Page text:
C# Express: Pick a name, any name.


I recently got into bother because of my rather lax use of variable names in some example code. As someone who has the job of writing code samples that programmers like you are going to read when you glimpse at the C# documentation, it’s important that I at least set a good example. So I read up on the .NET naming conventions, and thought you might like to see them too – especially if you are just starting out with C# and .NET programming, and want to make sure your code looks as polished as the professional programmer you are claiming to be in your resume.

 

Will your choice of naming convention stop your code from compiling? No. Will your choice of names make your code run faster? No.

 

What a consistent naming convention will do is make it easier for you when to go back to look at your code, trying to work out what is going on. And if everyone sticks to the same naming style, it will make it easier when you look at someone else’s code, and easier when they read yours.

 

If you came to C# from C++, you might be used to “Hungarian” naming convention. This convention included a little bit of the variable type in the variable name itself, as a clue. So a string variable might be called “strMyName” for example. Now, as C# is a strongly typed language, this isn’t really necessary – if Intellisense doesn’t spot it, the compiler sure as heck will.

 

All this information comes from a section in the MSDN docs called Naming Guidelines, and here are the highlights. Firstly, don’t use underscores. And then follow these specific examples:

 

[Edit: Using underscores is actually acceptable, except in classes and interfaces. At least, underscores aren't specifically banned elsewhere.] 

 

Namespace Names

 

The general rule for naming namespaces is to use the company name followed by the technology name and optionally the feature and design: e.g. Microsoft.Media.Design.

 

Class Names

 

Use a noun or noun phrase, and Pascal case. Don't use special letters (F or C) to precede the name (this isn't MFC ;-). Examples: Button, FileStream.

 

Interface Names

 

Use a noun or noun phrase, and Pascal case. Start the name with a capital I. For example, IServiceProvider, IFormatable.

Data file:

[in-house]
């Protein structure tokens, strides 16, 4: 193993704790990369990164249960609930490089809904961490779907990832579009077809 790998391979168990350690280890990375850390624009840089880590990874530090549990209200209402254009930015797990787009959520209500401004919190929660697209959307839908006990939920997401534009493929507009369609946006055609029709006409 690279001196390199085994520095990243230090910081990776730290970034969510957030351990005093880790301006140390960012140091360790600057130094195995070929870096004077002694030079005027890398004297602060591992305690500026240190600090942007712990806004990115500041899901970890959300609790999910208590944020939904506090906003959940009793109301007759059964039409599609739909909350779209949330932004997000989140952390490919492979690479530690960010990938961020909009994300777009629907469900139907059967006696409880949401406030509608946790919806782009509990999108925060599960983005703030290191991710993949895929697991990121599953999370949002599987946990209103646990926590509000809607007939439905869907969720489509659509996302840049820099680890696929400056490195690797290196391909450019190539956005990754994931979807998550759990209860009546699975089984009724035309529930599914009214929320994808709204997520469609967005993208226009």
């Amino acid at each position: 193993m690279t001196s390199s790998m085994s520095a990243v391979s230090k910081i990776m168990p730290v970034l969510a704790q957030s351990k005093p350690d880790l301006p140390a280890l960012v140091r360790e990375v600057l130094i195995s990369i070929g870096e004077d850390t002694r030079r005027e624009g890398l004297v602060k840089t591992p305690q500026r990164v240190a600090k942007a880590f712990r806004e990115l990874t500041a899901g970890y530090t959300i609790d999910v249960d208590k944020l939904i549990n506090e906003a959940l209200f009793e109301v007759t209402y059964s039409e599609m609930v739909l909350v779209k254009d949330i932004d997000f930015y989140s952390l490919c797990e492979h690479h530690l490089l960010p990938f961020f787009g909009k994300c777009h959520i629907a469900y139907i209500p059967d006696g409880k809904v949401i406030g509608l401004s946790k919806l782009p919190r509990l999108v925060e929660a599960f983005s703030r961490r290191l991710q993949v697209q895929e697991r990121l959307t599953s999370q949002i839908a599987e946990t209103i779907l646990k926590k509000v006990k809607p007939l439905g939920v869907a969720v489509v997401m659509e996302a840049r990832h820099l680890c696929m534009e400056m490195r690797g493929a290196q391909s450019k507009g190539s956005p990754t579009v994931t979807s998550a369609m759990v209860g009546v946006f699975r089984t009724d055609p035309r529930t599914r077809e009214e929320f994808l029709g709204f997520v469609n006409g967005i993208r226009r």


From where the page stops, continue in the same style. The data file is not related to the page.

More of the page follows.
Parameter Names

 

Use descriptive names, and Camel casing. For example, typeName, personName, personAge.

 

Method Names

 

Use verbs or verb phrases, and Pascal case. For example, RemoveAll(), GetFileData().

 

Property Names

 

Use a noun or noun phrase and Pascal case. For example, BackColor.

 

Note:

 

If a name is in Pascal case, it starts with a capital letter, and so do any other words that make up the name. For example, BackColor.

 

If a name is in Camel case, then it starts with a lower case letter, and the first letter of every subsequent word is in upper case.  For example, trouserPress.

Comments (8)

  1. Tom Frey says:

    Why are underscores a nono for private members?

    I love them as I can quickly see what’s a private member or maybe a local variable or parameter.

    How should they be named instead?

  2. John says:

    You know, I think I was a little harsh with the ban on underscores. Re-reading the rules indicates that it’s ok to use them in your context. Man, is it any wonder I get into trouble.

  3. I still think a bit of Hungarian helps. It is much easier to read code without looking up variable or parameter declaration so

    strA + strB

    is string concatenation as opposed to sum of integers. Hungarian is not about helping compiler or avoiding compilation errors. It is about code readability in the first place.

    And intellisense in C# does not work if file is outside of a project.

  4. C++ is strongly-types as well, of course!

  5. This is good stuff. Some of your best work.

  6. John says:

    It’s my best work, because I didn’t write it – I just lifted it from MSDN 😉

    Here’s some comments on Strong Typing:

    http://c2.com/cgi/wiki?StronglyTyped

    I bow to those with greater knowledge of the subject than me. BTW, in case you think I’m biased, C is my favourite programming language. Well, C and Z80 assembly language (I learn programmong on a ZX80, ZX81, Jupiter Ace, ZX Spectrum, Amstrad CPC and Amiga – heck if you know your Amiga, and you’re from the UK, I was editor of a magazine called "Amiga Computing" many years ago).

    XiD or xID or XDi.. etc etc.. well, what context is xiD going to be used in?

  7. Scot Boyd says:

    You forgot to mention variable names. I would assume they’re supposed to be Camel case as parameters are.

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